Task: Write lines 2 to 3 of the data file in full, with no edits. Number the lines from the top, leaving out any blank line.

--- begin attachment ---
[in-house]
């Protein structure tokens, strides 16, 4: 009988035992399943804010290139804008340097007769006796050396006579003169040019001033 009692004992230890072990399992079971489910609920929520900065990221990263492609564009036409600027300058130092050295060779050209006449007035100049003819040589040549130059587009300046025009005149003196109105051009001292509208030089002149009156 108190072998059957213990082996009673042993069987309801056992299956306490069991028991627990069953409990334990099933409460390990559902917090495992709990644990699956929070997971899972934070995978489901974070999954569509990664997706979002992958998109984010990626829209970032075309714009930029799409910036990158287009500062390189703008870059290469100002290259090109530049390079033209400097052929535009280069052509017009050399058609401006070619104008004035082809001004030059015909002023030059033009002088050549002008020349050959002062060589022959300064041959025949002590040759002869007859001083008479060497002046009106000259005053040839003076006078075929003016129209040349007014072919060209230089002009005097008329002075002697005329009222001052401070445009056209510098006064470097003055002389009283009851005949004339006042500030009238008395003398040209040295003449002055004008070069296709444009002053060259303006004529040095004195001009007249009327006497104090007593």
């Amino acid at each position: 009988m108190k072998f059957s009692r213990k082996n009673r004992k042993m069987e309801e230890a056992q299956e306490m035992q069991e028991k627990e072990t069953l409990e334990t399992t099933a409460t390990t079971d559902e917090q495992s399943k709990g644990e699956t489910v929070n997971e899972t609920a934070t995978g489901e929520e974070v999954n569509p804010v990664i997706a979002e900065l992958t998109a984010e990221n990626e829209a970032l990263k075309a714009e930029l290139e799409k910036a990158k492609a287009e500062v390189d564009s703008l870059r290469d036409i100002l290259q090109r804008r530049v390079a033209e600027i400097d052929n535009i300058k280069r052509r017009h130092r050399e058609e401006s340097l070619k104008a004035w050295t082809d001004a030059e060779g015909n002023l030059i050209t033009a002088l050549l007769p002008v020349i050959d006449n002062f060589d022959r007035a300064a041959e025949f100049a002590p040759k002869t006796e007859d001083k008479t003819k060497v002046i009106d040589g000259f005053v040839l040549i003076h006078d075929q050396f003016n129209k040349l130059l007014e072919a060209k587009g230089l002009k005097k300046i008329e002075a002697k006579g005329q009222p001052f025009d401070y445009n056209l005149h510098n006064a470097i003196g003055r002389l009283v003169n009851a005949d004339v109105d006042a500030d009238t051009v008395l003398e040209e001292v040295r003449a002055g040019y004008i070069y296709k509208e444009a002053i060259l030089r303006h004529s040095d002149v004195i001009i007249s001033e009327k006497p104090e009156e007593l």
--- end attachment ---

């Protein structure tokens, strides 16, 4: 009988035992399943804010290139804008340097007769006796050396006579003169040019001033 009692004992230890072990399992079971489910609920929520900065990221990263492609564009036409600027300058130092050295060779050209006449007035100049003819040589040549130059587009300046025009005149003196109105051009001292509208030089002149009156 108190072998059957213990082996009673042993069987309801056992299956306490069991028991627990069953409990334990099933409460390990559902917090495992709990644990699956929070997971899972934070995978489901974070999954569509990664997706979002992958998109984010990626829209970032075309714009930029799409910036990158287009500062390189703008870059290469100002290259090109530049390079033209400097052929535009280069052509017009050399058609401006070619104008004035082809001004030059015909002023030059033009002088050549002008020349050959002062060589022959300064041959025949002590040759002869007859001083008479060497002046009106000259005053040839003076006078075929003016129209040349007014072919060209230089002009005097008329002075002697005329009222001052401070445009056209510098006064470097003055002389009283009851005949004339006042500030009238008395003398040209040295003449002055004008070069296709444009002053060259303006004529040095004195001009007249009327006497104090007593």
């Amino acid at each position: 009988m108190k072998f059957s009692r213990k082996n009673r004992k042993m069987e309801e230890a056992q299956e306490m035992q069991e028991k627990e072990t069953l409990e334990t399992t099933a409460t390990t079971d559902e917090q495992s399943k709990g644990e699956t489910v929070n997971e899972t609920a934070t995978g489901e929520e974070v999954n569509p804010v990664i997706a979002e900065l992958t998109a984010e990221n990626e829209a970032l990263k075309a714009e930029l290139e799409k910036a990158k492609a287009e500062v390189d564009s703008l870059r290469d036409i100002l290259q090109r804008r530049v390079a033209e600027i400097d052929n535009i300058k280069r052509r017009h130092r050399e058609e401006s340097l070619k104008a004035w050295t082809d001004a030059e060779g015909n002023l030059i050209t033009a002088l050549l007769p002008v020349i050959d006449n002062f060589d022959r007035a300064a041959e025949f100049a002590p040759k002869t006796e007859d001083k008479t003819k060497v002046i009106d040589g000259f005053v040839l040549i003076h006078d075929q050396f003016n129209k040349l130059l007014e072919a060209k587009g230089l002009k005097k300046i008329e002075a002697k006579g005329q009222p001052f025009d401070y445009n056209l005149h510098n006064a470097i003196g003055r002389l009283v003169n009851a005949d004339v109105d006042a500030d009238t051009v008395l003398e040209e001292v040295r003449a002055g040019y004008i070069y296709k509208e444009a002053i060259l030089r303006h004529s040095d002149v004195i001009i007249s001033e009327k006497p104090e009156e007593l």